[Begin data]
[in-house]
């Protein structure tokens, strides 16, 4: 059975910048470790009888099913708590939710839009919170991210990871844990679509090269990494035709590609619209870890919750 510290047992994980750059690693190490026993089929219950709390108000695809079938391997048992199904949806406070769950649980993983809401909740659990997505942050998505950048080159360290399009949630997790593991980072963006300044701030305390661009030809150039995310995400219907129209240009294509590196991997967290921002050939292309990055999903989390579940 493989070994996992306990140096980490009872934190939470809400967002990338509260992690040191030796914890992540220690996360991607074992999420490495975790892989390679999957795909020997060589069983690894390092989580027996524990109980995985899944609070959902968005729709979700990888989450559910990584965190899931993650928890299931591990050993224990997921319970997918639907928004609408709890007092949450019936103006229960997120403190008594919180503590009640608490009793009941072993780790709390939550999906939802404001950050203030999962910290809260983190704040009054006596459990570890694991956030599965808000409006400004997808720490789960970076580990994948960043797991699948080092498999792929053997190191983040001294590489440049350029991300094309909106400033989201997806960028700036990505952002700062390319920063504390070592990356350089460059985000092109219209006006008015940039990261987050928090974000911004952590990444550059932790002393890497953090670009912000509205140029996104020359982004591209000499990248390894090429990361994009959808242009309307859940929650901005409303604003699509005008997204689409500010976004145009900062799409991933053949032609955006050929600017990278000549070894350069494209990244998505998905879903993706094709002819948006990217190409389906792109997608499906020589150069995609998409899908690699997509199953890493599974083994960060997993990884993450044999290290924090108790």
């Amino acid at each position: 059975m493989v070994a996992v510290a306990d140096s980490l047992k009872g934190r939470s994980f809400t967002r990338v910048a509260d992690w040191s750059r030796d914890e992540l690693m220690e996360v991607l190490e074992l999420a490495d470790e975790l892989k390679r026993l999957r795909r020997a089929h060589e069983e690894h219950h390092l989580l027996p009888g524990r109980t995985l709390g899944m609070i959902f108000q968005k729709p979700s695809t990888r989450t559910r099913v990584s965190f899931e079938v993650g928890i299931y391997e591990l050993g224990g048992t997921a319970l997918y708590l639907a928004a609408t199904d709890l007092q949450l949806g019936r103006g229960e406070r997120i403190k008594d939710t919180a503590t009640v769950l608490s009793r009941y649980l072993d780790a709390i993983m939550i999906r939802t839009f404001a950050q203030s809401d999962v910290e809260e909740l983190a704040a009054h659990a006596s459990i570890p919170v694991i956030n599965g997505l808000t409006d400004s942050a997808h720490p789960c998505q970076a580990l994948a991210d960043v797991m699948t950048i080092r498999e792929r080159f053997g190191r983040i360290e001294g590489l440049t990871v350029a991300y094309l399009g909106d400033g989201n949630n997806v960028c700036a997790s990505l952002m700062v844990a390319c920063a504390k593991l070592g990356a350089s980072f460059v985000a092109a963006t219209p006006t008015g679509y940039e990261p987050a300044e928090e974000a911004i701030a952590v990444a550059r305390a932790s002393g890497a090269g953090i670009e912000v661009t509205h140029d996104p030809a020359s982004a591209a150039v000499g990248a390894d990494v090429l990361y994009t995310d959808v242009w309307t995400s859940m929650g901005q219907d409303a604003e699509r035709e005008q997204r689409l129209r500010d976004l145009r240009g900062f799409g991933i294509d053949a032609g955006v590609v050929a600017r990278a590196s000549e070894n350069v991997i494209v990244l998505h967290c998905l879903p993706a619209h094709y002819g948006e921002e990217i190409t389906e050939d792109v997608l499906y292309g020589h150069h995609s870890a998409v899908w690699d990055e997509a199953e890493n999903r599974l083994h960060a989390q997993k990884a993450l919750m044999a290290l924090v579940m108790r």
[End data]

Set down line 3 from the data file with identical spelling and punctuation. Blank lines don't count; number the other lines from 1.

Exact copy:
């Amino acid at each position: 059975m493989v070994a996992v510290a306990d140096s980490l047992k009872g934190r939470s994980f809400t967002r990338v910048a509260d992690w040191s750059r030796d914890e992540l690693m220690e996360v991607l190490e074992l999420a490495d470790e975790l892989k390679r026993l999957r795909r020997a089929h060589e069983e690894h219950h390092l989580l027996p009888g524990r109980t995985l709390g899944m609070i959902f108000q968005k729709p979700s695809t990888r989450t559910r099913v990584s965190f899931e079938v993650g928890i299931y391997e591990l050993g224990g048992t997921a319970l997918y708590l639907a928004a609408t199904d709890l007092q949450l949806g019936r103006g229960e406070r997120i403190k008594d939710t919180a503590t009640v769950l608490s009793r009941y649980l072993d780790a709390i993983m939550i999906r939802t839009f404001a950050q203030s809401d999962v910290e809260e909740l983190a704040a009054h659990a006596s459990i570890p919170v694991i956030n599965g997505l808000t409006d400004s942050a997808h720490p789960c998505q970076a580990l994948a991210d960043v797991m699948t950048i080092r498999e792929r080159f053997g190191r983040i360290e001294g590489l440049t990871v350029a991300y094309l399009g909106d400033g989201n949630n997806v960028c700036a997790s990505l952002m700062v844990a390319c920063a504390k593991l070592g990356a350089s980072f460059v985000a092109a963006t219209p006006t008015g679509y940039e990261p987050a300044e928090e974000a911004i701030a952590v990444a550059r305390a932790s002393g890497a090269g953090i670009e912000v661009t509205h140029d996104p030809a020359s982004a591209a150039v000499g990248a390894d990494v090429l990361y994009t995310d959808v242009w309307t995400s859940m929650g901005q219907d409303a604003e699509r035709e005008q997204r689409l129209r500010d976004l145009r240009g900062f799409g991933i294509d053949a032609g955006v590609v050929a600017r990278a590196s000549e070894n350069v991997i494209v990244l998505h967290c998905l879903p993706a619209h094709y002819g948006e921002e990217i190409t389906e050939d792109v997608l499906y292309g020589h150069h995609s870890a998409v899908w690699d990055e997509a199953e890493n999903r599974l083994h960060a989390q997993k990884a993450l919750m044999a290290l924090v579940m108790r």